Update notice as of July 17th, 2015: Check out DeviantArt's new article on art theft, fanart, copyrights, and other relevant topics!…

Update as of January 17, 2013: This guide has been re-written and heavily revised. If you read this guide or commented here in the past, please take a moment to re-read as it has been updated with far more information, topics, and sources.

I would like to take a moment to thank everyone who has commented here, read, and linked to this guide. I still get comments and discussions happening on a regular basis, and hopefully the added information in this new draft satisfies those that were critical of it before.

I realize its quite a bit longer than it used to be, which was only necessary to cover the wide array of topics surrounding fanart. Do not use this guide as your only source of information. There are some extremely helpful outside links included throughout the document; be sure to do your own research and get to know what you're dealing with when jumping into the convoluted world of copyrights.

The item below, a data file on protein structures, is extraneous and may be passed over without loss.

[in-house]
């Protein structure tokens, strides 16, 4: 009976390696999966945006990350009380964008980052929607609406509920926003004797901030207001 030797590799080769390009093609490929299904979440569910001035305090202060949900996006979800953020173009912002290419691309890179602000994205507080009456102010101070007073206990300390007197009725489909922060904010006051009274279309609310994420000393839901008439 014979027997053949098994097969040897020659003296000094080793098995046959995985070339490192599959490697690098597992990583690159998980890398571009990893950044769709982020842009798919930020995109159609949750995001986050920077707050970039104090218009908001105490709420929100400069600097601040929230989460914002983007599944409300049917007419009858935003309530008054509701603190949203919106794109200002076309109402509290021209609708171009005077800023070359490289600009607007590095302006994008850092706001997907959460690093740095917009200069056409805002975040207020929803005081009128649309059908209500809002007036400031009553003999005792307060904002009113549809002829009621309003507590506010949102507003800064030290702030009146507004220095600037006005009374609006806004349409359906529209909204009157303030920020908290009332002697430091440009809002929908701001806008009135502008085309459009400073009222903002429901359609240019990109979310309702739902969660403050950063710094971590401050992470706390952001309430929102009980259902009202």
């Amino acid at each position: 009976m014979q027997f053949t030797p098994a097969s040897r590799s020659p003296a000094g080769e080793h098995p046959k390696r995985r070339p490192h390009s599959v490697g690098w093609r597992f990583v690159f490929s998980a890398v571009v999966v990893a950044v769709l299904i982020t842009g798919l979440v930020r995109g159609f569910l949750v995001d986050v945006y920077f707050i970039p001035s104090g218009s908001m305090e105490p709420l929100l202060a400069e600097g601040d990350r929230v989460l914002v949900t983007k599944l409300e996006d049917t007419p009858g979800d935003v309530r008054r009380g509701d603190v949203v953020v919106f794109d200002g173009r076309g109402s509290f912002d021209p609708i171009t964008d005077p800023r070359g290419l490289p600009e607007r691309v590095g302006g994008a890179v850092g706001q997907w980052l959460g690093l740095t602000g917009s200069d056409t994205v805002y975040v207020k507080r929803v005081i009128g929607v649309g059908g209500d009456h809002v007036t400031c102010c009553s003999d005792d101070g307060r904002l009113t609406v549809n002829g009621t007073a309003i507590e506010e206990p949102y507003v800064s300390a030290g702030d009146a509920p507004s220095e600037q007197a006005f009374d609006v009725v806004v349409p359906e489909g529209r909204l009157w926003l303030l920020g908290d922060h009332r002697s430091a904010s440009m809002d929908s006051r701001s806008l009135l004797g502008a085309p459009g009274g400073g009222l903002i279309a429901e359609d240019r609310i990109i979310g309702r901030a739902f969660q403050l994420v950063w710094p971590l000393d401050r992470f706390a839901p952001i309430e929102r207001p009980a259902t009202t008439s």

Be aware that with the revision of this guide, older comments and discussions may now be outdated.

Original description

This is something I've wanted to write for a long while. With all of the plagiarism and art theft that happens on the internet, the issue of selling fanart is often overlooked by both consumers and copyright holders.

There are quite a few artists that I greatly admire who profit from fanart without permission. Its sad to think of how creative and talented they are, and yet they delve into an illegal subject and fuel the belief that it's alright to do so.

With this guide, I would simply like to raise awareness about the issue, and educate those who may be unaware that their acts are not legal.
Add a Comment:
Akai-Blake Featured By Owner Jan 15, 2019  Student Digital Artist

I know It's a little late but you seem to still be active on the comments so....

I really want to preach this really useful well writen and informative journal you just write....

It's unfortunately been many years since a lot of persons are practicing that illegal business here and I started to be extremely bitter about it...

I'm personaly a fanartist too...But I mostly draw by pure devotion to the original author...

I was hesitant to report those persons who are exercing in total illegality here.

I tried to so some searchs on DA FAQ but there is nothing mentionning it clearly...

So I direclty typed " May I sell Fanarts on DA ?" ( or any other site )....

And that's how I came here...

Where can I start...?

Do you alllow me to try to express myself through an exemple.

Let's take a an artist that we will name XX00..

- XX00 started drawing already existing characters and share them freely to the world using DA..... legal...